|Industry||Broadcasting (Radio and Television), Retail|
|Key people||William Henry Phelps, Founder
Marcel Granier, President & CEO
|Products||Broadcasting (Radio and Television), Retail|
|Revenue||Bs. ? billion (2006)|
|Operating income||Bs. ? billion (2006)|
|Net income||Bs. ? billion (2006)|
|Subsidiaries||92.9 tu FM
Radio Caracas Television
Radio Caracas Radio
Empresas 1BC (also known as Grupo Phelps, Centro Corporativo 1BC, and Grupo 1BC), is a privately owned Venezuelan corporation which operates diverse media enterprises such as Radio Caracas Televisión, Etheron, Radio Caracas Radio, 92.9 tu FM, Sonográfica, FonoVideo, Recordland, and Radionet, to name a few. This conglomerate is headed by Marcel Granier and headquartered in Caracas, Venezuela.
The origins of this company dates back to the year 1920, when William Henry Phelps returned to Venezuela from the United States after receiving a degree from Princeton University. In the year 1929, his family established the first holding company, Sindicato Phelps, C.A., in which various businesses, such as real estate and automotive companies, were consolidated. The development of the communications sector began in 1930, when (with the support of RCA) Phelps established the Broadcasting Caracas, the first commercial radio station in Venezuela. In 1935, the Broadcasting Caracas became known as Radio Caracas, and then later, Radio Caracas Radio (RCR). Radio Caracas Televisión (RCTV) was created in 1953. Until then, the Phelps owned Ondas Populares, RCR, and RCTV. Businesses formerly owned by the Phelps included: El Automóvil Universal and El Almacén Americano (an electronics store). The growth of the television business in the 70s, favored a consolidation of the company, which hired new people such as Marcel Granier, Petter Bottome, and Guillermo Tucker.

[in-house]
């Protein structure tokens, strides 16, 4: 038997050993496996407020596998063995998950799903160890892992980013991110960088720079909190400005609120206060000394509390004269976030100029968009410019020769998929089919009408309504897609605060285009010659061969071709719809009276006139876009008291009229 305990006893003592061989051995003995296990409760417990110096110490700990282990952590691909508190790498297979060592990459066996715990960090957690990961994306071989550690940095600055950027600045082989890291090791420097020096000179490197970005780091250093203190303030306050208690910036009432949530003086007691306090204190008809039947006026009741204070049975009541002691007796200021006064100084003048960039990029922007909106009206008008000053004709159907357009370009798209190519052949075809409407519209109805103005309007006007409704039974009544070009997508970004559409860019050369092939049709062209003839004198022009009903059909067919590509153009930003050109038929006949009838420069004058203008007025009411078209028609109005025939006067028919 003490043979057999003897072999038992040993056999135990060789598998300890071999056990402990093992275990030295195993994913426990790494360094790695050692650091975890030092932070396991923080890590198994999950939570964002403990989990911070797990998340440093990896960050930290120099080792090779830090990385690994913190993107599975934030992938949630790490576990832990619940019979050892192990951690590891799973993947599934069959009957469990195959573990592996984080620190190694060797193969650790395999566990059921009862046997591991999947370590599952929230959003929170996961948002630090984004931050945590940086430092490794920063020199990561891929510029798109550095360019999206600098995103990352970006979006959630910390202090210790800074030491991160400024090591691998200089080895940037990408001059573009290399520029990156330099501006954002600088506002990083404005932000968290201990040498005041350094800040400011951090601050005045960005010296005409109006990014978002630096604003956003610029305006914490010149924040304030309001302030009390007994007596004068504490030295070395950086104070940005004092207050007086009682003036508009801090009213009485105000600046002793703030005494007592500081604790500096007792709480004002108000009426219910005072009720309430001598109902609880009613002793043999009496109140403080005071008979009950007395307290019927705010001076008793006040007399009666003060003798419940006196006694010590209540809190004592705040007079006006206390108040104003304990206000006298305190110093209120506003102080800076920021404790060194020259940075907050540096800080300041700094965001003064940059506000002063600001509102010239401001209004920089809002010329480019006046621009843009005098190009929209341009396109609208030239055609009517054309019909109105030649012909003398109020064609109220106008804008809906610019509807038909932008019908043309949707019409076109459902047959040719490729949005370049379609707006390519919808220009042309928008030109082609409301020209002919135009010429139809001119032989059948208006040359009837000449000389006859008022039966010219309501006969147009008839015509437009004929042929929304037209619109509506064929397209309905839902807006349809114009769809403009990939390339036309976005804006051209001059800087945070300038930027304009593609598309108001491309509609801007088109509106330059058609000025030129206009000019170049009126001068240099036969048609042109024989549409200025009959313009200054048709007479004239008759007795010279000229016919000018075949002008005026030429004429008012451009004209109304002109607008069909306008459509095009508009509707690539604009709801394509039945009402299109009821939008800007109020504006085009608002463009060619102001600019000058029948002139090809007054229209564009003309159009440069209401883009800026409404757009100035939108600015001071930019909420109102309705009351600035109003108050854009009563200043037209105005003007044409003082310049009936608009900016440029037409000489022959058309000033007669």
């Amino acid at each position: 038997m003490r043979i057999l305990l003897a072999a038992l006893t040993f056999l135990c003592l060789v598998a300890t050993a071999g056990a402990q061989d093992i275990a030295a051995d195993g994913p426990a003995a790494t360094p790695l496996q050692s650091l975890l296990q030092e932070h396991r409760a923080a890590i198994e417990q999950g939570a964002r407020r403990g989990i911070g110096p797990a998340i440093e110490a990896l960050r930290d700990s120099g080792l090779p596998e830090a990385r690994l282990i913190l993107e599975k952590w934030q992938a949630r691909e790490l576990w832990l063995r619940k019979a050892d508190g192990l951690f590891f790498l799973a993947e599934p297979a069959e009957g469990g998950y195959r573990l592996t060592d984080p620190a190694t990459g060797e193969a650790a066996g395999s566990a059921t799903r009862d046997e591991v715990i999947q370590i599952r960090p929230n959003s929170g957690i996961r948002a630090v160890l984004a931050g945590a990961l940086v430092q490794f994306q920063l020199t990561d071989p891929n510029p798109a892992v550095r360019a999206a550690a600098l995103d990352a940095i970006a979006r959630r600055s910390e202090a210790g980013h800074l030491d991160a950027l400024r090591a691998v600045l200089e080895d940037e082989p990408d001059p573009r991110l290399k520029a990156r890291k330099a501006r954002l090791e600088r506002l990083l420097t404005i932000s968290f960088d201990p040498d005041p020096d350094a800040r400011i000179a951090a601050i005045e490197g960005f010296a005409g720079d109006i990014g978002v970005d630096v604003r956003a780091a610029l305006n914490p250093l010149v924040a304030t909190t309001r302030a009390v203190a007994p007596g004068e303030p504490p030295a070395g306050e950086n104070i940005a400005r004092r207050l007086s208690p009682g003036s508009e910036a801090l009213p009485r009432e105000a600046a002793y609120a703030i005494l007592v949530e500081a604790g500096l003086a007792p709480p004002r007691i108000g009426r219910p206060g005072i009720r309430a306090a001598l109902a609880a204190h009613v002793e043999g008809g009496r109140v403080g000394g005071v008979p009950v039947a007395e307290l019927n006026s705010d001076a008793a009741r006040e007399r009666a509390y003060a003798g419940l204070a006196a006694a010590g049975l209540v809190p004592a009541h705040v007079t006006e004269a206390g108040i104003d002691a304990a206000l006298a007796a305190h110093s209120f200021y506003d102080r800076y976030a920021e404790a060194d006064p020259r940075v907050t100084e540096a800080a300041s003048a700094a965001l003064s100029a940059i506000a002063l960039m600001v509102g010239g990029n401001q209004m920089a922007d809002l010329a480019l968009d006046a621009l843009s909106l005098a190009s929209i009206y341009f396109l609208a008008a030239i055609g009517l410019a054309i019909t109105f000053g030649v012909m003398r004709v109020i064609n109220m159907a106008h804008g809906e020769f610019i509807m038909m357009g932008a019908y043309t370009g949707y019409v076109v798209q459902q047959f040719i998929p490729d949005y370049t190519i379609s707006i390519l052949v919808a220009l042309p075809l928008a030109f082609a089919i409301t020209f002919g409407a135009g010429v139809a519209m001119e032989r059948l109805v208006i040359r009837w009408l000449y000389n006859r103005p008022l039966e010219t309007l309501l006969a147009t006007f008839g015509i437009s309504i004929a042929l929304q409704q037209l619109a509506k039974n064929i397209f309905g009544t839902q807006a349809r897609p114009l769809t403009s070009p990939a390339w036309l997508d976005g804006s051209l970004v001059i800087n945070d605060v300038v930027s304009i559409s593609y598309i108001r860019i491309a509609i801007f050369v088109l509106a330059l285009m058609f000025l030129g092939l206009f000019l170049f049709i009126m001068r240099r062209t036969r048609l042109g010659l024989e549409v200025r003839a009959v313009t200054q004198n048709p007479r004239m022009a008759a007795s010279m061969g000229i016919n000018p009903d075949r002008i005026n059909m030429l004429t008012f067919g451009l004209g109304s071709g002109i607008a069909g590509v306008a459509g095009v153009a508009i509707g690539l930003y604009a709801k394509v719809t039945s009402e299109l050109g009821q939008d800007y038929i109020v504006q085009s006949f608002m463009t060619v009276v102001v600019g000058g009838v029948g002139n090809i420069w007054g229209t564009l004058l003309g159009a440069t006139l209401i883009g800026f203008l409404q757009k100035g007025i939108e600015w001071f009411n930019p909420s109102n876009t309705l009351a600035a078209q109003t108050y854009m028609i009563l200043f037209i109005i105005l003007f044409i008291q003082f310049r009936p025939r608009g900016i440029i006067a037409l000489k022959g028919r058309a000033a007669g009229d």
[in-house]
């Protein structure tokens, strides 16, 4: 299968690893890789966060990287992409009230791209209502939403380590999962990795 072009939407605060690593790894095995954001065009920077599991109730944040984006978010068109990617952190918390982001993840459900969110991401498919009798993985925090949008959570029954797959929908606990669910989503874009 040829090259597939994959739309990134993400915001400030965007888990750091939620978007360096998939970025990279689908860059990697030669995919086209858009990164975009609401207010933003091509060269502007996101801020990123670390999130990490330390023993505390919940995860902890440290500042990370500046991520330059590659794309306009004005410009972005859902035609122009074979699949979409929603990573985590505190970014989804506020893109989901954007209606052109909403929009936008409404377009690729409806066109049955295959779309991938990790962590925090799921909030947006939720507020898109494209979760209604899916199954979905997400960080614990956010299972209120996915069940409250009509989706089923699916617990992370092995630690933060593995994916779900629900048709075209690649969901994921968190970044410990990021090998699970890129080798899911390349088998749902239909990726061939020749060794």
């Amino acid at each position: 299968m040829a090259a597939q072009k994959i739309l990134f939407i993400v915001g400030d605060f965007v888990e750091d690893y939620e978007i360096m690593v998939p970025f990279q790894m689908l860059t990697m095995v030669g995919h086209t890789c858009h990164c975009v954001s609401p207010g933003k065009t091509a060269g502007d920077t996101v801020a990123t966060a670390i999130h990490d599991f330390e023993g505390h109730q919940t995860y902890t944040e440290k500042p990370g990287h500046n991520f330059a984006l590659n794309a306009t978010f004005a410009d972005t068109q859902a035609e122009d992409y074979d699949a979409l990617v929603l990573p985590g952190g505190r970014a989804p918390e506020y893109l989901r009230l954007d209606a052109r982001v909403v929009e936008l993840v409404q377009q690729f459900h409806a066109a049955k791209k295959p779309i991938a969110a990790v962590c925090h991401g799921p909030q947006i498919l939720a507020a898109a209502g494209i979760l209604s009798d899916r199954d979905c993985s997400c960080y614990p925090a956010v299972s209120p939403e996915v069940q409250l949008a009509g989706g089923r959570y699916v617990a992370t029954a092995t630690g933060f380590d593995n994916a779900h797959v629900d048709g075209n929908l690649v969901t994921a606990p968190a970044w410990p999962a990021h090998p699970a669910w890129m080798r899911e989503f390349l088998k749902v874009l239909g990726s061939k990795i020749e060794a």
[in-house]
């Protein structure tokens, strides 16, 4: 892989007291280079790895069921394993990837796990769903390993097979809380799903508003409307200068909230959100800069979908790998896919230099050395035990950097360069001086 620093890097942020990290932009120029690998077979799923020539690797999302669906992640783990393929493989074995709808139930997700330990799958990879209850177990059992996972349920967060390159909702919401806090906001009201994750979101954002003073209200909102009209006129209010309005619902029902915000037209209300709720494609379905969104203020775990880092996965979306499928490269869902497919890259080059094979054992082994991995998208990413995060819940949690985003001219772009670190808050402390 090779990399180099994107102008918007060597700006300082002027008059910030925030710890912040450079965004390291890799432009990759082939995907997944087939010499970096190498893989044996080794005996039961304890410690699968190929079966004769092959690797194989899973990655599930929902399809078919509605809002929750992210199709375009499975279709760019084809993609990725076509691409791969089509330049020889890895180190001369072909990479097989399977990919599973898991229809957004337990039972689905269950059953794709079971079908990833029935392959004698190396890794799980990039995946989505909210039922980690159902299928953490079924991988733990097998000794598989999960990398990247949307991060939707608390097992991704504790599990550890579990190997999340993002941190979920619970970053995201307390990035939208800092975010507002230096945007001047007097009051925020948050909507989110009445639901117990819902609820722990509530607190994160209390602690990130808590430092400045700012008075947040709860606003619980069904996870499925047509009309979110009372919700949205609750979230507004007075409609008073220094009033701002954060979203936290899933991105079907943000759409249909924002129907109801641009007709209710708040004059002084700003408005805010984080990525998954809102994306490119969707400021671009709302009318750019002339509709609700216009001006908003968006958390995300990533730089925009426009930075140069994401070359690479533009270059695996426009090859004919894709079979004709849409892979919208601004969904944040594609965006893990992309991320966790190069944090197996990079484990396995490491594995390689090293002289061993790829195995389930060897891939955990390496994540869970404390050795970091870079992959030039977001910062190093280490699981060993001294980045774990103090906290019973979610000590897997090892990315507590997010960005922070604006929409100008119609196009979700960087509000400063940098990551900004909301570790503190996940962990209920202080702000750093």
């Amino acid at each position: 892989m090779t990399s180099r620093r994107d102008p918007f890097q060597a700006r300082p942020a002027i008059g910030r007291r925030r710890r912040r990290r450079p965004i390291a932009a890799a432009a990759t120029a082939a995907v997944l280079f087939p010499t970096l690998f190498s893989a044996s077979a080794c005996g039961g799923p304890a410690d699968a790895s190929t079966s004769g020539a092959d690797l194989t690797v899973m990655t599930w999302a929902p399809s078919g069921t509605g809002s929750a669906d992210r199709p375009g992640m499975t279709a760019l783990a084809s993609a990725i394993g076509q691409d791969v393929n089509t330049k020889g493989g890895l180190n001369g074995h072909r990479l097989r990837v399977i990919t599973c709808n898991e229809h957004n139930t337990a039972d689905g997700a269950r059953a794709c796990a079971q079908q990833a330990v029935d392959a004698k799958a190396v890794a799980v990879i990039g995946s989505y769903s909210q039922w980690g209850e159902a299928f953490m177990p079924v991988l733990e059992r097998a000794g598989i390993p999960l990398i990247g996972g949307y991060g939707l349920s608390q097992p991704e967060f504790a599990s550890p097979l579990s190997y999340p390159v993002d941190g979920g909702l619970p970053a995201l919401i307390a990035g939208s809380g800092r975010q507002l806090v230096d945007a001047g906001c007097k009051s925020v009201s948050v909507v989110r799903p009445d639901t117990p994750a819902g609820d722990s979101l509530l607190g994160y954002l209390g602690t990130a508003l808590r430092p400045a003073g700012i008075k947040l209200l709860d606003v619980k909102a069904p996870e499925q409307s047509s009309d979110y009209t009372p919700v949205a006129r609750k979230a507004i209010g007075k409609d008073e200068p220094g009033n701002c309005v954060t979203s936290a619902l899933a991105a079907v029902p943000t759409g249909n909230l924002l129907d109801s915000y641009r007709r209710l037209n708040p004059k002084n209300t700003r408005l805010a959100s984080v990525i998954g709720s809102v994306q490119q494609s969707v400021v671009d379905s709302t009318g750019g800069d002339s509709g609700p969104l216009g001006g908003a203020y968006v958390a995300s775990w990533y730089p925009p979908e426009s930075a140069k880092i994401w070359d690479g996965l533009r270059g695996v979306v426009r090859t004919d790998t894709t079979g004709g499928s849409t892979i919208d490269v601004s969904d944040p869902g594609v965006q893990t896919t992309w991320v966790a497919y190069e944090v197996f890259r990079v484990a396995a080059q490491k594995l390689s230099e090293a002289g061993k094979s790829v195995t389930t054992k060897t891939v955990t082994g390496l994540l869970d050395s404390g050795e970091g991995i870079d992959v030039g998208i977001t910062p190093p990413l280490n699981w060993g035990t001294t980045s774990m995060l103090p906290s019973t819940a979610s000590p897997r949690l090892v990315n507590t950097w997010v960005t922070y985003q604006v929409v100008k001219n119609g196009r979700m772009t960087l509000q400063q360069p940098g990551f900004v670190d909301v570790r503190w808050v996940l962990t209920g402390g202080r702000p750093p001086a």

In the 1980s, Empresas 1BC began to explore other types of industries. They started up the newspaper El Diario de Caracas, which on July 11, 1995, ceased publication. Three years later, El Diario de Caracas was purchased and restarted by the editors of Caracas's English language newspaper, The Daily Journal.